On May 7, 2023, foreign ministers from Arab League member nations voted to bring back Syria into the regional organization at the League’s headquarters in Cairo. Such a move comes after the Levantine country was expelled from the League in 2011 as the Syrian Civil War broke out.
This move was made before the Arab League Summit slated to be held in Saudi Arabia on May 19. Thus far, Arab states have been normalizing relations with Syria left and right.
Syria was booted from the Arab League after President Bashar al-Assad clamped down on protestors in March 2011 which sparked the Syrian Civil War that has resulted in the deaths of roughly half a million people and displaced an additional 23 million.
With the Assad regime starting to re-consolidate its hold over Syrian territory, Arab states have woken up and smelled the hot coffee in geopolitical terms. They now recognize that Assad is no longer going anywhere owing to intervention from Iran and Russia to prop up his government.
The normalization of diplomatic relations between the Arab League and Syria largely accelerated after a devastating earthquake rocked Syria and Turkey on February 6 and the Chinese-brokered normalization of diplomatic relations between Iran and Saudi Arabia. Iran is Syria’s most reliable ally in the Middle East and has played an instrumental role in having its proxies establish a foothold in Syria, a move that has given Israel and the United States plenty of headaches.
The Arab League was created in Cairo on Mach 22, 1945. Its ostensive goal consists of building closer relations between member nations and facilitate collaboration between them in order to uphold independence and sovereignty. Syria was one of the six founding member nations of the regional organization, so its initial expulsion in 2011 was a significant development in the grand scheme of geopolitical developments.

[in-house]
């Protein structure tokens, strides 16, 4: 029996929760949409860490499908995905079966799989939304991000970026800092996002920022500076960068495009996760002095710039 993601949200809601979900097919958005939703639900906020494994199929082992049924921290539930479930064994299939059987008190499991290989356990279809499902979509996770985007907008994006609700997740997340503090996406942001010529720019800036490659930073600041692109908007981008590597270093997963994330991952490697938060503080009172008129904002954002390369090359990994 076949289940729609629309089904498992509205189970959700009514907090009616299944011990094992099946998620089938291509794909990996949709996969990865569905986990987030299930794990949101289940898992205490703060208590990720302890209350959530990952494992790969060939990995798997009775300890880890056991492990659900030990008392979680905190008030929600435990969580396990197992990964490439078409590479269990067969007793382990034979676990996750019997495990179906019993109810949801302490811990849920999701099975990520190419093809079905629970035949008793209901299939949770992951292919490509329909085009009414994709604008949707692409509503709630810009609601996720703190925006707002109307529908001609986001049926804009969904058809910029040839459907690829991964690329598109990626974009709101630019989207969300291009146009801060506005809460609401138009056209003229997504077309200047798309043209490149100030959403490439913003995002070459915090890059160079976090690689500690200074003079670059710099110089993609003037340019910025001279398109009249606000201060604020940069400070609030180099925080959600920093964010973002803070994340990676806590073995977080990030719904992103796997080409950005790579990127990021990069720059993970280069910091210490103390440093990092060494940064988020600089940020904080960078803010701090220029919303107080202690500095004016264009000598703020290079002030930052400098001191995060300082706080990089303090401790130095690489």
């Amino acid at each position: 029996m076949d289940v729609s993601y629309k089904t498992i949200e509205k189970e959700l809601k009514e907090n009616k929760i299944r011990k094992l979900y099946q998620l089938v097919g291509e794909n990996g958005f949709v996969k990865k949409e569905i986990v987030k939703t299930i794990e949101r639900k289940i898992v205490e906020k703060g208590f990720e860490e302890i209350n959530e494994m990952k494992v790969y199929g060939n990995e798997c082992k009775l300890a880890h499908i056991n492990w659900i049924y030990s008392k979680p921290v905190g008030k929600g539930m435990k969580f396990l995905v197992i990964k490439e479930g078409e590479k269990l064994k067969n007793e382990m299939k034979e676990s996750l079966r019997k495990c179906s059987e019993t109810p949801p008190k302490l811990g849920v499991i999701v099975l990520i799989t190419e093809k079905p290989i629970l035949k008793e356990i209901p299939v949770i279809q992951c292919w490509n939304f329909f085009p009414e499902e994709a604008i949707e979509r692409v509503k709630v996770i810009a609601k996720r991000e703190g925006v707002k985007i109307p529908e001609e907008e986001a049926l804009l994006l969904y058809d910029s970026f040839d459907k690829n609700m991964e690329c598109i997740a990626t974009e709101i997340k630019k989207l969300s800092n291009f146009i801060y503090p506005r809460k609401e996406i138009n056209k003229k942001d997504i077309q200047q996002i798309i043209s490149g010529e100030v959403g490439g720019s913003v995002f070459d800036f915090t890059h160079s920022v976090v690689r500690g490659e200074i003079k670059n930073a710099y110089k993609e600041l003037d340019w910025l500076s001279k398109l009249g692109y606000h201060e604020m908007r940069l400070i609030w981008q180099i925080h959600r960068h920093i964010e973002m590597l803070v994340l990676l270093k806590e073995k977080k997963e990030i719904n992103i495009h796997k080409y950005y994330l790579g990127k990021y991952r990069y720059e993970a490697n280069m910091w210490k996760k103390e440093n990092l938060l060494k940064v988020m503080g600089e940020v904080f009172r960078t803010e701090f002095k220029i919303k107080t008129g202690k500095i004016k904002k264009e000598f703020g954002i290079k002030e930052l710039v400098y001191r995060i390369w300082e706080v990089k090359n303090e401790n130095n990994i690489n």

However, its re-integration into the Arab League demonstrates how Arab states are becoming more geopolitically flexible in the new era of multipolarity. With Russia and China starting to play a more prominent role in military and economic affairs in the region, respectively, Arab states will no longer feel obligated to abide by Washington’s foreign policy strictures.
In turn, they will exercise options and cooperate with emerging powers in the Eurasian space, who will generally pursue foreign policies that promote national sovereignty and territorial integrity within the Middle East. On the other hand, the US either pursues a universalist foreign policy that is designed to remake the Middle East in its own image or it follows a pro-Zionist foreign policy — both foreign policy decisions that foment instability in the region.
Given the US’s long track record of promoting coups, color revolutions, and direct military interventions in the region, Arab states are beginning to recognize the importance of cooperating among themselves, despite their grievances, and not bringing unstable third parties into the fold.
With the US starting to build an unstable image both domestically and abroad, increasing numbers of countries will opt for inter-regional cooperation as opposed to fully relying on the US for defense, diplomatic, and economic matters.